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Mayor’s plea to ‘respect’ rule after dangerous act at famous Aussie beach

Mayor of Waverley Council, Paula Masselos, has been forced to reason with one Aussie community.

A Sydney mayor has called on his local eastern suburbs community to ‘respect the rules’ after multiple ‘near misses’ at an iconic Aussie beach.

It comes after one upset local in Bondi called out a pair in the water using hydrofoil surfboards to cut through the waves, an activity that is banned due to safety concerns. But the rule is only enforced between 6am to 7pm when lifeguards are on duty, with some ignoring the restriction out of hours.

“These hydrofoilers at North Bondi need their heads read,” the local complained online, pointing out the practice is banned at the beach by Waverley Council. He shared an image to Facebook of a hydrofoil surfer dangerously close to a swimmer.

“Spoke to one of them thinking he must not know, said he knows and doesn’t care,” he claimed.

Hydrofoil surfer has a near miss with a swimmer at Bondi Beach. Source: Facebook
Hydrofoil surfer has a near miss with a swimmer at Bondi Beach. Source: Facebook

The man added that he saw "so many near misses" detailing several instances including "one dad and his young daughter surfing [who] had a near miss with them and the guy told them to watch out for his foil! They always come to North Bondi when it’s not patrolled where people are swimming after work."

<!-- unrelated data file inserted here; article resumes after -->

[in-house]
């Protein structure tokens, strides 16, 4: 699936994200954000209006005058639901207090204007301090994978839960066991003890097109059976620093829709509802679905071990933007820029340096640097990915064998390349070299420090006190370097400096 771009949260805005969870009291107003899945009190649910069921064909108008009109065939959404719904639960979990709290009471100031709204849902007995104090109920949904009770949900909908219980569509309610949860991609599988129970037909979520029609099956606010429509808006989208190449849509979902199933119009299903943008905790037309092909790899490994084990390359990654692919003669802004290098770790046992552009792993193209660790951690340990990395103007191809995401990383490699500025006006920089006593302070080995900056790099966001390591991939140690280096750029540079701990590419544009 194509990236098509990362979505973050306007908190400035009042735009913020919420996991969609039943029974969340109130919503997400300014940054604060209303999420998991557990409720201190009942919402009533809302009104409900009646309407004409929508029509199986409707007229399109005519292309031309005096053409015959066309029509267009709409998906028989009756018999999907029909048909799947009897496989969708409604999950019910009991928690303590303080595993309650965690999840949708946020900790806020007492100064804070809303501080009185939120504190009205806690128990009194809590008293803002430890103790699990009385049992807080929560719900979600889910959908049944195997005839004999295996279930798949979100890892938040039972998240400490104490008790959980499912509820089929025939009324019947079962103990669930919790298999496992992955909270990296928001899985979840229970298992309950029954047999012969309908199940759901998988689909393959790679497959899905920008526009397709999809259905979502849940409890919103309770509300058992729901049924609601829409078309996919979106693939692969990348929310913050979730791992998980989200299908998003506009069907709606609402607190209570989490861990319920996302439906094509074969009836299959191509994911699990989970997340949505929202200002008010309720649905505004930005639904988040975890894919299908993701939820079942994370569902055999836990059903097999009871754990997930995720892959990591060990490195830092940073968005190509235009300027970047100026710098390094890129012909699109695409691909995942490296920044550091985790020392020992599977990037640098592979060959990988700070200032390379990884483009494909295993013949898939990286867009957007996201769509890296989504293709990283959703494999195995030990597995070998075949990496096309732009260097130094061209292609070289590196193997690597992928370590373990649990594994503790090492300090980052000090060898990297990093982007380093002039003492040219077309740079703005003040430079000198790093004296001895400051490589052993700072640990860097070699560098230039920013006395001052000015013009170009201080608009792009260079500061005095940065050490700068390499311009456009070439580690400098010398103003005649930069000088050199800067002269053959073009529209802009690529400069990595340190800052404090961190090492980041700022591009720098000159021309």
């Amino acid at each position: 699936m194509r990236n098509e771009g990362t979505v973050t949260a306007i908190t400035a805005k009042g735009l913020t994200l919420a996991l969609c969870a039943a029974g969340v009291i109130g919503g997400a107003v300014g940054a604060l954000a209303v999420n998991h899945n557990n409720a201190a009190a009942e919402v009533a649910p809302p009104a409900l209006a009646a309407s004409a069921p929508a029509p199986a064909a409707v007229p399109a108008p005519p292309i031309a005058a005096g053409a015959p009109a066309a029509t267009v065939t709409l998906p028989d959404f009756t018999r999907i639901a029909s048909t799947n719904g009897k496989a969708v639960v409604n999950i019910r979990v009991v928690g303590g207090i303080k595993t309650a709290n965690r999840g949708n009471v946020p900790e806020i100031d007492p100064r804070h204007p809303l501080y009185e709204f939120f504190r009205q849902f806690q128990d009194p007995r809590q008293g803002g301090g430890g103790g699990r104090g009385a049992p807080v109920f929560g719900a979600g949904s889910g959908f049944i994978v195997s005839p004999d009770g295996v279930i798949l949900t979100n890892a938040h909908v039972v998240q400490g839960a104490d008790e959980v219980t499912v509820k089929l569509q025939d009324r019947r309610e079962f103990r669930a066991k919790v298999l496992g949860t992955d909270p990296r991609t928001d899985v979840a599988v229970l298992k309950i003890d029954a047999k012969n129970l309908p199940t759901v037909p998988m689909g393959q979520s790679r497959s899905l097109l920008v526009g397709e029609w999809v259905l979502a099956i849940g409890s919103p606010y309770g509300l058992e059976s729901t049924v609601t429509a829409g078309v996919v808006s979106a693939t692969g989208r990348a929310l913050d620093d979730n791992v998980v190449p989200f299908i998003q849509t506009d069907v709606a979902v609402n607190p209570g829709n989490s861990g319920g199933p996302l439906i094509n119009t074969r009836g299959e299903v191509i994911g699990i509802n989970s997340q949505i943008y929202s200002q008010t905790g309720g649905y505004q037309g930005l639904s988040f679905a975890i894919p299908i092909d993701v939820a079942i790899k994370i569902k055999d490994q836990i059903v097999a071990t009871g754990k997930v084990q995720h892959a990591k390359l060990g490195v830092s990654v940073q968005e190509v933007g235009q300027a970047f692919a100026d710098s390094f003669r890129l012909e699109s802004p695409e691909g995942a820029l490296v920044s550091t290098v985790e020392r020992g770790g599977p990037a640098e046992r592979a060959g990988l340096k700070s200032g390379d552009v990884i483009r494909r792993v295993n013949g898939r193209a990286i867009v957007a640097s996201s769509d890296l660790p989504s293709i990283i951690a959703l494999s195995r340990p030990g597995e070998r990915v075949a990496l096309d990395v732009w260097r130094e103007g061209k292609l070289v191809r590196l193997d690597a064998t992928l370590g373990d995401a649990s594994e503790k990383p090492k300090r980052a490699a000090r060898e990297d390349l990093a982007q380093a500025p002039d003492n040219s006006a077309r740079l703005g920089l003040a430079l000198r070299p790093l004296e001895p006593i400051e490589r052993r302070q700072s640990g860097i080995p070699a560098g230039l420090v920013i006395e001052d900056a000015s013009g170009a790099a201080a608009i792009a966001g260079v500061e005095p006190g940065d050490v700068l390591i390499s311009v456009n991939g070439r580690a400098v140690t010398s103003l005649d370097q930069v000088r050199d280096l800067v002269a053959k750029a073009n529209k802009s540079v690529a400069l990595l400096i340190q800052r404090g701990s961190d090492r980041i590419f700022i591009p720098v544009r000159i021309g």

The man begged the council to do something, "before someone gets seriously injured."

Mayor condemns hydrofoil surfers taking advantage

Paula Masselos, Mayor of Waverley Council, told Yahoo News Australia she shares the community’s concerns about hydrofoil surfboards and public safety, pointing out the practice is not permitted.

When lifeguards are on duty, "we would ask the riders to exit the water or inform them on arrival that hydrofoils can’t be used at our beaches. This proactive approach by lifeguards has been effective and the majority of riders respect our position," she explained.

But after 7pm, there is no one to stop those who choose to enter the water with such a device.

“We call upon hydrofoil riders to respect the rules and we will continue to have conversations with our neighbouring Councils, and local hydrofoil rider groups, to ensure a consistent approach to managing public concerns,” she added.

Bondi Beach at sunset, after lifeguards clock off for the evening. Source: Getty
Bondi Beach at sunset, after lifeguards clock off for the evening. Source: Getty

What are hydrofoil surfboards?

Hydrofoil surfboards are designed similarly to a traditional surfboard, but they have a metal hydrofoil attached to the bottom, a feature originally used to help boats cut through water smoothly. For surfers, it allows riders to stand up on the board without the force of a wave behind them. They can also glide through the water with much more speed than a regular surfboard, posing a potential risk to others in the water.

The hydrofoil surfboard is a popular new fixture at beaches across the world, with global market demand expected to reach $3.5 billion by 2030.

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